Sunday, October 25, 2009

Stanford vs. Arizona State, a Review

So everybody’s happy about yesterday’s Stanford game, right? It was clearly a good game; both sides of the ball played well. However, what was really striking about the game, for how good the offense was, it could have been better: Arizona State was daring us throughout the game to throw deep, and we took them up on the dare several times, only to fail by several mishaps. I’ve heard the number 0-7 to Owusu on deep patterns; I have no way of confirming this, but it sounds good, doesn’t it?

Still, Stanford rolled what was statistically a very good defense, and our defense did its job. It’s tough to say whether the improvement on defense—particularly the new corners—was related to the fact that Danny Sullivan sucks, or whether the improvement is something that is more portable. Sadly, it’s probably a little of both, and how much it’s the latter will determine our season more than any other factor.

It’s also a game that gives you a nice happy feeling about the future, specifically Andrew Luck. As Dennis Erickson said after the game, “He’s a heck of a player. He has a chance to be a great one.” That’s succinct, and it’s perfect. To wit, Andrew Luck is good now, but he can get much better, nice as that is to contemplate. Here’s how:

1) YAC throws. You look at an elite quarterback, like Sam Bradford, and he throws a ball that’s not just catchable, but that lets the receiver run after the catch. Now, if the route specifically calls for running after the catch (e.g. a bubble screen), then Luck is fine; however on other throws, you’d like to see him throw into the route more.
2) Audible. I don’t believe I saw Luck audible once. Now, Harbaugh and Shaw are good playcallers, but they aren’t perfect: stubbornness, in particular, is their vice. They often become too fixated on rushing Toby Gerhart, often to the detriment of second-half performance: if the whole stadium knows you’re rushing, then you need to throw a changeup. No matter how blatantly obvious it was that the wideouts enjoyed single coverage on the outside, Luck didn’t audible out. This kind of bugged me.
3) Being aware of the rush. Luck is incredibly mobile—I mean incredibly in the old sense of the word, i.e. unbelievable, because it’s unbelievable how he gets the rushes/avoidance of the rush that he does. But sometimes—and I’m thinking of those consecutive sacks against UCLA—he can be a little unaware of the rush.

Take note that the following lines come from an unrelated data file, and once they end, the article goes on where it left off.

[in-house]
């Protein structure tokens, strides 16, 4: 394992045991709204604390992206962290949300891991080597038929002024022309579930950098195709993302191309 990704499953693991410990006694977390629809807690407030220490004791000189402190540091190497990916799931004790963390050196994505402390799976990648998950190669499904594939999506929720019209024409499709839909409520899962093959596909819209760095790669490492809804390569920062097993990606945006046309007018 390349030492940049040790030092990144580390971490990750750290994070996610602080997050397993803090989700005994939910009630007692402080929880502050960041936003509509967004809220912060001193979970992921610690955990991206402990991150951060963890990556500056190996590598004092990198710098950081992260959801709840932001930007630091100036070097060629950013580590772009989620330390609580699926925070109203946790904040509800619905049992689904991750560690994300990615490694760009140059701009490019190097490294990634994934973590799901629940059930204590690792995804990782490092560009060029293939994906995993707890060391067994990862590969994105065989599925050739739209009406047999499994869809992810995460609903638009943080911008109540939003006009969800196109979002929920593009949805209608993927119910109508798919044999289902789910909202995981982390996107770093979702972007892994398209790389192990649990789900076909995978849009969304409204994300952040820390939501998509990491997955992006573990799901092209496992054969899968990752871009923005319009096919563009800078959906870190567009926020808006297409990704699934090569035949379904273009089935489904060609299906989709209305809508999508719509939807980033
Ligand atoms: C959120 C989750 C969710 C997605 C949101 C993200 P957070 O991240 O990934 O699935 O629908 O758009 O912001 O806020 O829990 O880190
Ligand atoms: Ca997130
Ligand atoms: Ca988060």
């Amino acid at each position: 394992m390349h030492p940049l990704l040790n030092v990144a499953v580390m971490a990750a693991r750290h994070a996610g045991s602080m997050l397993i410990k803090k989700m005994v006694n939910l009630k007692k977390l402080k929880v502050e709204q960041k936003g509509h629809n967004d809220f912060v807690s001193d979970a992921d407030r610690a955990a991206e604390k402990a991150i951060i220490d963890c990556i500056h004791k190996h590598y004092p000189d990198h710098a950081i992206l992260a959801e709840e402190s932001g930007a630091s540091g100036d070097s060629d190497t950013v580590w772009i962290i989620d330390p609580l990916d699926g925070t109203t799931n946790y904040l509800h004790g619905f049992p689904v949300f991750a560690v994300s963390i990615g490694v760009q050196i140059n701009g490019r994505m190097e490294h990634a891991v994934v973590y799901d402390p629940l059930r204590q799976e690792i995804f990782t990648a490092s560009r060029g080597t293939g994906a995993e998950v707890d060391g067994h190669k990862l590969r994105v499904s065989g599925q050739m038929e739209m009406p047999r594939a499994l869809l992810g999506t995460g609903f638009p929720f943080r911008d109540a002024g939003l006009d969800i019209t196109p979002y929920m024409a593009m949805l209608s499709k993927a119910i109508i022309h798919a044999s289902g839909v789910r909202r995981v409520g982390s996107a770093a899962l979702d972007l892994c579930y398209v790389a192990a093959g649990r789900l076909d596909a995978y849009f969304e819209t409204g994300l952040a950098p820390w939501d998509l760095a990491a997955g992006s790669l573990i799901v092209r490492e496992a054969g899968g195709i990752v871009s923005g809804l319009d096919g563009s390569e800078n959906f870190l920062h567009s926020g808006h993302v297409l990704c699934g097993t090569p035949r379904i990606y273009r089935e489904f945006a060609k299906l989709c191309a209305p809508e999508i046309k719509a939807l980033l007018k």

4) More accurate throws. He’s thrown behind or in weird positions at some disconcerting times. Folds into my point in number 1.

And Luck’s—and the offense generally—performance will be improved by doing two things. First, is scheme-wise: there’s a formation we’ve been sitting on for a while, and that’s the 4 WR, 1 RB formation. We’ve only thrown out of it. But imagine running out of it: that will put the defense in a real dilemma, and likely result in a Toby vs. DB matchup (that’s good, for those of us keeping track). The other thing is more long-range: that’s the wideout position. Whalen is a fine possession receiver who can get deep. I have no quarrel with him. Increasingly, though, Owusu looks like the rich man’s Doug Baldwin. The biggest problem, however, might be this: Andrew Luck can technically leave after next season. The rule for eligibility in the NFL draft is three years after high school, so redshirt sophomores are eligible. Naturally, we hope for this to resolve well, so that all these problems can be sorted out (I mean, can you imagine Luck and an elite wideout together?)

Here’s what I mean. Back when we were thinking about the Chris Owusu Experience, the Chronicle’s beat writer talked to Oaks Christian’s coach, who said, jokingly, “I was afraid of him fumbling because he had done that a little bit in practice. If I had let him run back kickoffs, we probably would have been 114-8 [instead of 111-11-1].”

Well, as it turns out, he was right. Let’s look at Owusu, game-by-game, since the UCLA game.
UCLA: fumble lost on end-around.
Oregon State: Sure touchdown dropped on first play of game.
Arizona: easy drop on fourth-and-1, two drops on final drive of the game.
Arizona State: nothing so egregious, but a drop of a potential TD passs.
That’s basically one hands-related issue per game since the Washington game. That appears to be a trend, my friends. Now, to be fair. Owusu is young yet, maybe hands can be acquired. I don’t know. But I do know that one of the positions Jim Harbaugh has recruited extravagantly well at is wideout. There will be improvement.

Speaking of Harbaugh’s extravagantly good recruiting, we have to note that a quality corner committed last night, named Keanu Nelson (great name!). He’s rated a top-50 CB by scouts and rivals, and the #44 athlete by ESPN. And, to continue the theme of Jim Harbaugh’s recruitment, we have to spend a moment reflecting on the next great Stanford running back: Stepfan Taylor. Did he look great last night or what? He just has pure running back instincts, and he gets in gear quickly. I hope that Harbaugh can split carries more evenly down the stretch, to keep Toby fresh. Because he’ll need to be fresh for the stretch. This was an A effort, and if we bring one more A effort against the upcoming schedule, we’ll be bowl-bound again.

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